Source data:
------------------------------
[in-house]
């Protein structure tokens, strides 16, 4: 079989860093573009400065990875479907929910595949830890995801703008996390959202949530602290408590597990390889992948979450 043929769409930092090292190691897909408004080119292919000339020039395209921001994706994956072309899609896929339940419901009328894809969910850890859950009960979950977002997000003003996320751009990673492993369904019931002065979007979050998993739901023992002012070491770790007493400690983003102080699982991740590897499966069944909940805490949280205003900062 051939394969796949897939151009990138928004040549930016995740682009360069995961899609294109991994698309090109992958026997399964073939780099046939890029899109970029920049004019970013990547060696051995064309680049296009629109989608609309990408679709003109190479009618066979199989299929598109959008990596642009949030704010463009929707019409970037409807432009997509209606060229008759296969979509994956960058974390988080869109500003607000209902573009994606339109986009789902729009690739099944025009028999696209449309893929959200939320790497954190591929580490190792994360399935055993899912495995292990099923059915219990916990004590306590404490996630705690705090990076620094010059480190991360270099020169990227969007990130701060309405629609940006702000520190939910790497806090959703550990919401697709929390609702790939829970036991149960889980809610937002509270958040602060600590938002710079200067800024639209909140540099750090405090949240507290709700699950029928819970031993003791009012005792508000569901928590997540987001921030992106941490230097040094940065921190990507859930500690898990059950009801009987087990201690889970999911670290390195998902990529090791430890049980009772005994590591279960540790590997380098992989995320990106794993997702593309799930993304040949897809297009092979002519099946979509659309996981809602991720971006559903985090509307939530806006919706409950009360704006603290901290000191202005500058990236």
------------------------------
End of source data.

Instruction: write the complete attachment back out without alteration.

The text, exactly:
[in-house]
């Protein structure tokens, strides 16, 4: 079989860093573009400065990875479907929910595949830890995801703008996390959202949530602290408590597990390889992948979450 043929769409930092090292190691897909408004080119292919000339020039395209921001994706994956072309899609896929339940419901009328894809969910850890859950009960979950977002997000003003996320751009990673492993369904019931002065979007979050998993739901023992002012070491770790007493400690983003102080699982991740590897499966069944909940805490949280205003900062 051939394969796949897939151009990138928004040549930016995740682009360069995961899609294109991994698309090109992958026997399964073939780099046939890029899109970029920049004019970013990547060696051995064309680049296009629109989608609309990408679709003109190479009618066979199989299929598109959008990596642009949030704010463009929707019409970037409807432009997509209606060229008759296969979509994956960058974390988080869109500003607000209902573009994606339109986009789902729009690739099944025009028999696209449309893929959200939320790497954190591929580490190792994360399935055993899912495995292990099923059915219990916990004590306590404490996630705690705090990076620094010059480190991360270099020169990227969007990130701060309405629609940006702000520190939910790497806090959703550990919401697709929390609702790939829970036991149960889980809610937002509270958040602060600590938002710079200067800024639209909140540099750090405090949240507290709700699950029928819970031993003791009012005792508000569901928590997540987001921030992106941490230097040094940065921190990507859930500690898990059950009801009987087990201690889970999911670290390195998902990529090791430890049980009772005994590591279960540790590997380098992989995320990106794993997702593309799930993304040949897809297009092979002519099946979509659309996981809602991720971006559903985090509307939530806006919706409950009360704006603290901290000191202005500058990236």